If you worry about which college you will get into and aim for straight A’s, then that will ruin your health early…definitely my case. I worried too much and still worry about finding a steady job. Go to graduate school? Maybe, but that’s a topic for another post. My point is that you need to absolutely think of the future, BUT in the context of preparation for the real world and not because of your degree or grades. College certainly prepared me to carry out calculations and think critically, but certainly not in helping me understand the world. Academics consume our lives. Yes, you can say all our sweat and heart beats were meant to get a great job…I will leave it at that…

I wrote whatever came into my mind so there may be some things I may have forgotten to explain in detail and reasons why I said certain things, but I hope you enjoyed this.

6 thoughts on “De-Stressing For Collegebound Students

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  1. Great post, Aziz! Very important thoughts and eloquently stated views. I’m sorry your high school experience was somewhat painful and lonely (from what I read). It seems to be the case for more people than we’re aware of.
    I agree with you wholeheartedly. People should learn because they are curious and interested in learning – not for the shallow and heart-breaking reason of getting straight As.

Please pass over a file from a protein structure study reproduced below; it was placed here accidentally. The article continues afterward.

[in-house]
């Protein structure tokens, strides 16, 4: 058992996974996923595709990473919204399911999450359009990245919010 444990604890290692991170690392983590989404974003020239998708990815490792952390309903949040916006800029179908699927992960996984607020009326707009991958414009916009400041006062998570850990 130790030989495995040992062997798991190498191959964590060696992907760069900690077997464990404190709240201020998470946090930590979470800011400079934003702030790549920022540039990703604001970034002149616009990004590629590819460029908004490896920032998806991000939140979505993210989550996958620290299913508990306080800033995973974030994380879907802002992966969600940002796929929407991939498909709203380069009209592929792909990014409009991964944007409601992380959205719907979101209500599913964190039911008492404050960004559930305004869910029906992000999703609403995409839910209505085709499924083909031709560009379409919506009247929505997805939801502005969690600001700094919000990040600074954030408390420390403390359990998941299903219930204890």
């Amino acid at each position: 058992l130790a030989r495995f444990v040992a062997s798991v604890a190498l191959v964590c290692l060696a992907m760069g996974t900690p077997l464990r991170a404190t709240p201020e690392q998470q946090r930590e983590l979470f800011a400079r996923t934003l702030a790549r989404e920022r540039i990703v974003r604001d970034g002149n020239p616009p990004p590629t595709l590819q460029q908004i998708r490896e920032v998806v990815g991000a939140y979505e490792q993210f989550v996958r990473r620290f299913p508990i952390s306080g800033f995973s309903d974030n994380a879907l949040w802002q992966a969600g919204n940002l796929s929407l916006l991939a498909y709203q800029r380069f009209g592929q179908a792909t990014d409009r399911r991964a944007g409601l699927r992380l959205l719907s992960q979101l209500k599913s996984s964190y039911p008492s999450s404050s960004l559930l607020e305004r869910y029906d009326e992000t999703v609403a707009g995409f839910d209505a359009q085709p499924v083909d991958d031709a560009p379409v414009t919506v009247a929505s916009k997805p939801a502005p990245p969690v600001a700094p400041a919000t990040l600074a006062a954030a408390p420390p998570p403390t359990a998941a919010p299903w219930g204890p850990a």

This is such a serious and difficult issue that so many young students face – I saw it all the time when I was teaching 8th Grade. Students would get all stressed out about every subject, and try and do everything, including sports with a sort of manic frenzy, because they were so focused on getting into college with straight As. Very few actually learned anything beyond what they had to study, and very few remembered much of what they learned. It was sad to see. Only a couple of students would raise their hands to ask questions, because many students would roll their eyes if a child wanted to know or clarify something. So, even if students had questions, they were too worried about being called “nerd” or “teacher’s pet.” Of course, my classes were very interactive, and I tried hard to get everyone to say something after we’d studied something, whether it was to ask a question, share an opinion, or make an observation of some sort, so we managed to include almost all students, except for one or two who had almost nothing to say.

    Liked by 1 person

    1. Thank you. Yes, I was too much of a bookworm in high school…I believed getting the best possible grades were the key to success, but now everything is so different and complex. Also, it reminds me of his Holiness the Dalai Lama’s quotes about humanity’s problems. There’s too much to worry about and students today will only see an increase in their stress throughout their lives if they think college is the most defining moment of their lives. Too much competition and living in an individualistic society make students’ lives even grimmer.

      It is cool that you’re a teacher :). Teachers are definitely underappreciated, too, and so much funding is going to lavish sports stadiums rather than education. Student debts are also rising as well as the income gaps so I hope we can figure out the situation sooner than later before stress leads to severe consequences.